Winner: By now, Utahns are used to seeing national publications or organizations rank Utah and its cities among the best places to do business in the nation. Still, it's always worth trumpeting, especially as the nation struggles to emerge from a sluggish economy. This week, a study by Economic Modeling Specialists International ranked the Provo-Orem area fourth in terms of the most competitive metro areas for jobs. The study is significant in that it measured overall job change over the last two years. The Salt Lake City metro area ranked sixth. The report said Provo-Orem "has seen surprisingly large job gains in professional, scientific, and technical services." Actually, it's not terribly surprising to those who have lived here and observed conditions for awhile.
Loser: Whooping cough is continuing its march across the United States. Utah is on pace to double the number of cases reported last year, and the upcoming holidays, with parties and other indoor gatherings, is likely to make things worse. As of last month, 48 states were reporting increases in whooping cough, or pertussis, cases over a year ago. Utah's rate, though alarming, is not as high as that of several other states. Experts say the vaccine, which loses its effectiveness without a timely booster shot, may be to blame for the outbreak. Meanwhile, schools are scrambling to detect the problem when it appears and to provide necessary safety measures for those who might easily be exposed. This is one more reminder that diseases once thought to be eradicated can return if people don't adequately protect themselves.
Winner: The Glen Canyon Dam opened its floodgates this week, sending water downstream toward the Grand Canyon. It's the fourth such flood in the last 16 years, part of an experiment to restore some of the sediment that now is trapped on the bottom of Lake Powell. The hope is the floods will restore the beaches and sandbars that are important for the native plants and animals in the Grand Canyon. Before the dam was built, the sediments were carried naturally through the canyon by frequent floods. The artificial floods provide a measure of compromise between the canyon's environmental needs and the power-generating and water needs provided by the dam to millions of people in the West. It won't be the last word in that compromise, but it's a decent start.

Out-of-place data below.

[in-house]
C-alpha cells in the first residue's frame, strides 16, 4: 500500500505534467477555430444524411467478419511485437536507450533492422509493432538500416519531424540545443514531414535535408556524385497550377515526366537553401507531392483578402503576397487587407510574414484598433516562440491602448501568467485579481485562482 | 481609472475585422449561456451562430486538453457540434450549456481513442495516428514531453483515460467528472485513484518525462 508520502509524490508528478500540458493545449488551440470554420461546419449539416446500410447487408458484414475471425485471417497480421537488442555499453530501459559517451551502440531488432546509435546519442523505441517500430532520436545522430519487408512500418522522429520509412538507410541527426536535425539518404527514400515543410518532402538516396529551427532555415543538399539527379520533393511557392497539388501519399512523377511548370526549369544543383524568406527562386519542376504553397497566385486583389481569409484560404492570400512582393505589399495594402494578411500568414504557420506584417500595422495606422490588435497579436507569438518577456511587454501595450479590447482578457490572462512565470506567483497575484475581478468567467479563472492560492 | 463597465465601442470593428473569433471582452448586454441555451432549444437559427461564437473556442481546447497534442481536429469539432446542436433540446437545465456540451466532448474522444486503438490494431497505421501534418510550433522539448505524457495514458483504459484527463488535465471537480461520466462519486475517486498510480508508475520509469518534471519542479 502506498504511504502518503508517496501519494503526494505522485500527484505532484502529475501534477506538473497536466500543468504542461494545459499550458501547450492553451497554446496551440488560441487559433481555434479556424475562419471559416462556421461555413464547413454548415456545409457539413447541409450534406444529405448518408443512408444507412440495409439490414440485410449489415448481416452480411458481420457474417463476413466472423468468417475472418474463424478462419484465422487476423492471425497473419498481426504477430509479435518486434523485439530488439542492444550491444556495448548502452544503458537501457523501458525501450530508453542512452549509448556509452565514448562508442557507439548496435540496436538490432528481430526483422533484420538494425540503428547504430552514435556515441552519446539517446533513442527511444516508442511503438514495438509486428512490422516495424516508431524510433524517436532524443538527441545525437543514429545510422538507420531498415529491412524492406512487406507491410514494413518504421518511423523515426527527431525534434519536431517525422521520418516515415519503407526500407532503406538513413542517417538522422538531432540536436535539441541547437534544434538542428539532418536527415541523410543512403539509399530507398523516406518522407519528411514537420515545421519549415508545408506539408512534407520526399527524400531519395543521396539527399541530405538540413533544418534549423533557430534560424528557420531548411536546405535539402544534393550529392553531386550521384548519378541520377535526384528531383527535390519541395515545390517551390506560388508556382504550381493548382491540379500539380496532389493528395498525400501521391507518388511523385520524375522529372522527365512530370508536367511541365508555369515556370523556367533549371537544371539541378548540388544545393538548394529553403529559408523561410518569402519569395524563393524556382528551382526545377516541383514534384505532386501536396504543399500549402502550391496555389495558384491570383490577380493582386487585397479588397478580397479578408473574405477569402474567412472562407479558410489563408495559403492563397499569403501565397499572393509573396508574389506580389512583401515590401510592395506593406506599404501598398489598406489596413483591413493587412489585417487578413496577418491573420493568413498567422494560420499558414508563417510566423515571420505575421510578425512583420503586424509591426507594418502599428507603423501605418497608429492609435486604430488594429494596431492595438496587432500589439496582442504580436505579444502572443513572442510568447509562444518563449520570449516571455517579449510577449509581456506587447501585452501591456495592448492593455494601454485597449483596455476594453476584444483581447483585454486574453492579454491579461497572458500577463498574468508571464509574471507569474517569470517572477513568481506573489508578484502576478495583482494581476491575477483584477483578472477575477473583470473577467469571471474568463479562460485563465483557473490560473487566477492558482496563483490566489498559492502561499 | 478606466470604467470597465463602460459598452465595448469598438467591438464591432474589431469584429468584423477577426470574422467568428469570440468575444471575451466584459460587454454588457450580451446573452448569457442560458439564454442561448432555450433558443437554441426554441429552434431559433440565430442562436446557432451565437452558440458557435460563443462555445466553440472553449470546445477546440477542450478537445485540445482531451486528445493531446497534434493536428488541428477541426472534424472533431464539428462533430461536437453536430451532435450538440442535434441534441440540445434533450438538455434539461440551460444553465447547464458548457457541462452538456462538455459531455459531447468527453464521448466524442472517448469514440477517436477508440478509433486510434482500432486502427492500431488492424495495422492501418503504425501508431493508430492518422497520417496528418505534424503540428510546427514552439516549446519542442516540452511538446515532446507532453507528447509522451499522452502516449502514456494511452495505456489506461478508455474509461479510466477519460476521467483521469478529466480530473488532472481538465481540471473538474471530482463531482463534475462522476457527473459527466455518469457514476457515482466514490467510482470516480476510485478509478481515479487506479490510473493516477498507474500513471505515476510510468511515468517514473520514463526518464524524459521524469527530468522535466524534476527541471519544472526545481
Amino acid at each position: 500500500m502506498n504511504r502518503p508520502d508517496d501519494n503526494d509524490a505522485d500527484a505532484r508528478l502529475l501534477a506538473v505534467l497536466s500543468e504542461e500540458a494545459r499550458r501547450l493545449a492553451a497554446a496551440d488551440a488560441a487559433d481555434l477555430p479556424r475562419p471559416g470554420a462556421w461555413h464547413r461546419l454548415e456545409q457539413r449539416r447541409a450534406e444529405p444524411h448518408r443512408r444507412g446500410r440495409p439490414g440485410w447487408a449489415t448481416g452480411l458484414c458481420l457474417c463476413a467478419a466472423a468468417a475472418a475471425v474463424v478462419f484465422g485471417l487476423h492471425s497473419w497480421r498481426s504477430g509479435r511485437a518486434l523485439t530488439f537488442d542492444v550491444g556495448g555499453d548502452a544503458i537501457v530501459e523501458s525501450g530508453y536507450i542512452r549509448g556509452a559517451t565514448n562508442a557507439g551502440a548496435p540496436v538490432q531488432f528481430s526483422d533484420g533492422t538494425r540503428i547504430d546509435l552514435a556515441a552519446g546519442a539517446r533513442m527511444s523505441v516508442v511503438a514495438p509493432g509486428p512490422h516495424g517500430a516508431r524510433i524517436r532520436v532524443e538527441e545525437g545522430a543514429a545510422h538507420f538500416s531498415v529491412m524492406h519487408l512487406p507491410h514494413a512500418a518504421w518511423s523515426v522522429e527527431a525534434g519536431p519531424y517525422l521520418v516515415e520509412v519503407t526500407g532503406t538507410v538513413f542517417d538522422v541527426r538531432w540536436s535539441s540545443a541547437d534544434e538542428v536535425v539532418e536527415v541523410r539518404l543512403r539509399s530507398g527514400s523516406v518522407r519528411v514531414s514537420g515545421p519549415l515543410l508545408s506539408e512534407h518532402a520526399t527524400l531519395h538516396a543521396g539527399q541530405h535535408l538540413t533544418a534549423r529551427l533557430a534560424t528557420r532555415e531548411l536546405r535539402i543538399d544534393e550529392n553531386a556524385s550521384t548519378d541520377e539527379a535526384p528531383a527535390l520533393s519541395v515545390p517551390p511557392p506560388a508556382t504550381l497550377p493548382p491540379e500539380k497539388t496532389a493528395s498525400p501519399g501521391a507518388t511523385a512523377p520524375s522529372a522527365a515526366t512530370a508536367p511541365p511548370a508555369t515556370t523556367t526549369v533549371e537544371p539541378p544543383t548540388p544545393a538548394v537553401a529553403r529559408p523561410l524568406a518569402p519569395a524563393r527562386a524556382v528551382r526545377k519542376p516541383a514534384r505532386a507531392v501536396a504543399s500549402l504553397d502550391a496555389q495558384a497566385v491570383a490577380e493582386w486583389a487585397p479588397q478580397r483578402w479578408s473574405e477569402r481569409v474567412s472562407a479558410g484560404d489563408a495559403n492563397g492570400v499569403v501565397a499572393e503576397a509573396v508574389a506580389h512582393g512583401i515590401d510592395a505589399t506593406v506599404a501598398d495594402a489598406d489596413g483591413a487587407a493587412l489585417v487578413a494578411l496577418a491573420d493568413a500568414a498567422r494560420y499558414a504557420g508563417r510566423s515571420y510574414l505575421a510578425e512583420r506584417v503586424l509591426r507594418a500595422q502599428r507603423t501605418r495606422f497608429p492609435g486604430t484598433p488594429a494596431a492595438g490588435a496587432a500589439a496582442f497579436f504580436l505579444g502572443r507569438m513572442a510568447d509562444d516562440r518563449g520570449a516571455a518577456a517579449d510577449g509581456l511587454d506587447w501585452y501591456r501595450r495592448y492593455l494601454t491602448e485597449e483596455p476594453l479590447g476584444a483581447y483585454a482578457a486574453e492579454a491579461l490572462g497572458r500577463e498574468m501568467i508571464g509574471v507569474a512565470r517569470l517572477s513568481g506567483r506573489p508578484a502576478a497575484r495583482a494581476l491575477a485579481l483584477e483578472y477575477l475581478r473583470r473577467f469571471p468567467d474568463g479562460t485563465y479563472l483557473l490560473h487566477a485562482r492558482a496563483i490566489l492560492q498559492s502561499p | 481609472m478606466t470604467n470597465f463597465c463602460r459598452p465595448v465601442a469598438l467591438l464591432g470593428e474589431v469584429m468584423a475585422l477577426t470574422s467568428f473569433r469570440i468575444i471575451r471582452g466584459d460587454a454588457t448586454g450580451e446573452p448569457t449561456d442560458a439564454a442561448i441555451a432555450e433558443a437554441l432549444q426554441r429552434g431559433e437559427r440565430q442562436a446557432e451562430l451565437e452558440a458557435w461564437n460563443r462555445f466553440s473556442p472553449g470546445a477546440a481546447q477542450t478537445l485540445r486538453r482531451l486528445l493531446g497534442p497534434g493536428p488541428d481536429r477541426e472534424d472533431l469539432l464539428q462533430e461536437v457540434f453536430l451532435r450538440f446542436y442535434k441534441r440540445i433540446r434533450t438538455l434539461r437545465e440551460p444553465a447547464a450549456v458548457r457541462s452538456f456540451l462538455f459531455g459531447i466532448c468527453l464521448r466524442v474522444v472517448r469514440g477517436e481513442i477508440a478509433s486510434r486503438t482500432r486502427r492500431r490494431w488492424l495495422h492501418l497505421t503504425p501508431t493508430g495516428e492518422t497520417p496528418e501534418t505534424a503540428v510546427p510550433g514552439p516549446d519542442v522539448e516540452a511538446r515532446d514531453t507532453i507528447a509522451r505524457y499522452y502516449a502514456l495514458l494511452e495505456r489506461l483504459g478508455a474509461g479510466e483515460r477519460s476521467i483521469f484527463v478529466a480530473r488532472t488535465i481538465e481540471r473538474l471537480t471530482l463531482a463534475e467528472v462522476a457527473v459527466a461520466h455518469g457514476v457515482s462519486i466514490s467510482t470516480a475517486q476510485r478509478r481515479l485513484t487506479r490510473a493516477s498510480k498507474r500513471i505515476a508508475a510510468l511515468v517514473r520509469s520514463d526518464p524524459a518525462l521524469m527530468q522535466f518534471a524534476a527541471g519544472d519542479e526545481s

Winner: Tax-revenue projections tend to signal whether state lawmakers are going to have a good session in January, or one marked by difficult compromises and cuts. They also give a good indication as to how the state's overall economy is doing. This week Gov. Gary Herbert announced some good news. Lawmakers will have an extra $421 million when they meet in session in January. That includes $121 million in one-time funds left over from the current budget year and $300 million new growth. Don't get too giddy, though. Lots of agencies and departments have plans for spending at least that much.
- Jay Evensen: Ask people in the Third World if...
- My view: Medical marijuana: Google vs. PubMed
- My view: Why so many Americans find Trump and...
- George F. Will: Break the dentists' hold on...
- In our opinion: Alleged medicinal benefits of...
- My view: Scouting: Friend or foe?
- My view: What's behind water funding travesty
- Rely on invisible hand?
- In our opinion: National security and... 79
- My view: Scouting: Friend or foe? 39
- Barack Obama: Religious freedom keeps... 34
- Jay Evensen: Legislature's pornography... 32
- In our opinion: Alleged medicinal... 32
- Letter: Coal and job creation 24
- Rely on invisible hand? 24
- Jay Evensen: Ask people in the Third... 22